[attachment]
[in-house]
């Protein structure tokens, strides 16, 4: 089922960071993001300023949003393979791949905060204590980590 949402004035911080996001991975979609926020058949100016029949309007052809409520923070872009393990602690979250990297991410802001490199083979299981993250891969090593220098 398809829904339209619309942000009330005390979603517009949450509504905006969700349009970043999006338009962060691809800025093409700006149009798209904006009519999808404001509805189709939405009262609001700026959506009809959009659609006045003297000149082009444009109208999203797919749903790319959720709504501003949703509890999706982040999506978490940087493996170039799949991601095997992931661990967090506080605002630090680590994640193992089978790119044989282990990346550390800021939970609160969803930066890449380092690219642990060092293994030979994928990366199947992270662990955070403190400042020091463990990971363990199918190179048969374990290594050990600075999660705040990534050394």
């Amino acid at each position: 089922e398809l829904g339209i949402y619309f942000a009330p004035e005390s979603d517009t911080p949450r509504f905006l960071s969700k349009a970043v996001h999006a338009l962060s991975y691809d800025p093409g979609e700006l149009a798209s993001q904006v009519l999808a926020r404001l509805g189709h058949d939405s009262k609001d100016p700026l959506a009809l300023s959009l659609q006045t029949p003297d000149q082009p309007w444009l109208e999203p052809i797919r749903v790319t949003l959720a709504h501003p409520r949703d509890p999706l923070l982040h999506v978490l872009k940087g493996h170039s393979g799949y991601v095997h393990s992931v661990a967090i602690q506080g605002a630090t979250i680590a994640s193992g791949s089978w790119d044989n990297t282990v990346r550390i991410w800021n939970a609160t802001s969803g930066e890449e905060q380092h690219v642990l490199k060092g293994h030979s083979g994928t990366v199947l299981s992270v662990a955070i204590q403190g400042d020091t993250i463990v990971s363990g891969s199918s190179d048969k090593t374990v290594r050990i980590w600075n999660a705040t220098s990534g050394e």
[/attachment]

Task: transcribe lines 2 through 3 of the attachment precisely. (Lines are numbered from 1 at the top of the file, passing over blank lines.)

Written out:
């Protein structure tokens, strides 16, 4: 089922960071993001300023949003393979791949905060204590980590 949402004035911080996001991975979609926020058949100016029949309007052809409520923070872009393990602690979250990297991410802001490199083979299981993250891969090593220098 398809829904339209619309942000009330005390979603517009949450509504905006969700349009970043999006338009962060691809800025093409700006149009798209904006009519999808404001509805189709939405009262609001700026959506009809959009659609006045003297000149082009444009109208999203797919749903790319959720709504501003949703509890999706982040999506978490940087493996170039799949991601095997992931661990967090506080605002630090680590994640193992089978790119044989282990990346550390800021939970609160969803930066890449380092690219642990060092293994030979994928990366199947992270662990955070403190400042020091463990990971363990199918190179048969374990290594050990600075999660705040990534050394």
């Amino acid at each position: 089922e398809l829904g339209i949402y619309f942000a009330p004035e005390s979603d517009t911080p949450r509504f905006l960071s969700k349009a970043v996001h999006a338009l962060s991975y691809d800025p093409g979609e700006l149009a798209s993001q904006v009519l999808a926020r404001l509805g189709h058949d939405s009262k609001d100016p700026l959506a009809l300023s959009l659609q006045t029949p003297d000149q082009p309007w444009l109208e999203p052809i797919r749903v790319t949003l959720a709504h501003p409520r949703d509890p999706l923070l982040h999506v978490l872009k940087g493996h170039s393979g799949y991601v095997h393990s992931v661990a967090i602690q506080g605002a630090t979250i680590a994640s193992g791949s089978w790119d044989n990297t282990v990346r550390i991410w800021n939970a609160t802001s969803g930066e890449e905060q380092h690219v642990l490199k060092g293994h030979s083979g994928t990366v199947l299981s992270v662990a955070i204590q403190g400042d020091t993250i463990v990971s363990g891969s199918s190179d048969k090593t374990v290594r050990i980590w600075n999660a705040t220098s990534g050394e």